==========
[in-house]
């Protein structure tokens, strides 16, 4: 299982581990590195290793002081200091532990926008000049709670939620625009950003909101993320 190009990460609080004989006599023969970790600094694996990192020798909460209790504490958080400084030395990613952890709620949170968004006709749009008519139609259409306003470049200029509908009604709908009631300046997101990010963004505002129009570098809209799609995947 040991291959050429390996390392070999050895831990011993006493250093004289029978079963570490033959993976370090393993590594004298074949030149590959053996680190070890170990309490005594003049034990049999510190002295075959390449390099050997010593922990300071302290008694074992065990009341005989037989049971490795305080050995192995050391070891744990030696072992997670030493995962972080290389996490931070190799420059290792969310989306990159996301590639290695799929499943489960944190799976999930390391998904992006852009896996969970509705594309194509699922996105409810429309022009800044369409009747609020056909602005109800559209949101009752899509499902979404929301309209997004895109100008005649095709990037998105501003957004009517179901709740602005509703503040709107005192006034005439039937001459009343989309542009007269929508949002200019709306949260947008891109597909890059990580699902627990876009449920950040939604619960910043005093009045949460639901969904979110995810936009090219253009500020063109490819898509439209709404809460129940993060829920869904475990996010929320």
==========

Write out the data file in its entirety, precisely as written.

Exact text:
[in-house]
């Protein structure tokens, strides 16, 4: 299982581990590195290793002081200091532990926008000049709670939620625009950003909101993320 190009990460609080004989006599023969970790600094694996990192020798909460209790504490958080400084030395990613952890709620949170968004006709749009008519139609259409306003470049200029509908009604709908009631300046997101990010963004505002129009570098809209799609995947 040991291959050429390996390392070999050895831990011993006493250093004289029978079963570490033959993976370090393993590594004298074949030149590959053996680190070890170990309490005594003049034990049999510190002295075959390449390099050997010593922990300071302290008694074992065990009341005989037989049971490795305080050995192995050391070891744990030696072992997670030493995962972080290389996490931070190799420059290792969310989306990159996301590639290695799929499943489960944190799976999930390391998904992006852009896996969970509705594309194509699922996105409810429309022009800044369409009747609020056909602005109800559209949101009752899509499902979404929301309209997004895109100008005649095709990037998105501003957004009517179901709740602005509703503040709107005192006034005439039937001459009343989309542009007269929508949002200019709306949260947008891109597909890059990580699902627990876009449920950040939604619960910043005093009045949460639901969904979110995810936009090219253009500020063109490819898509439209709404809460129940993060829920869904475990996010929320």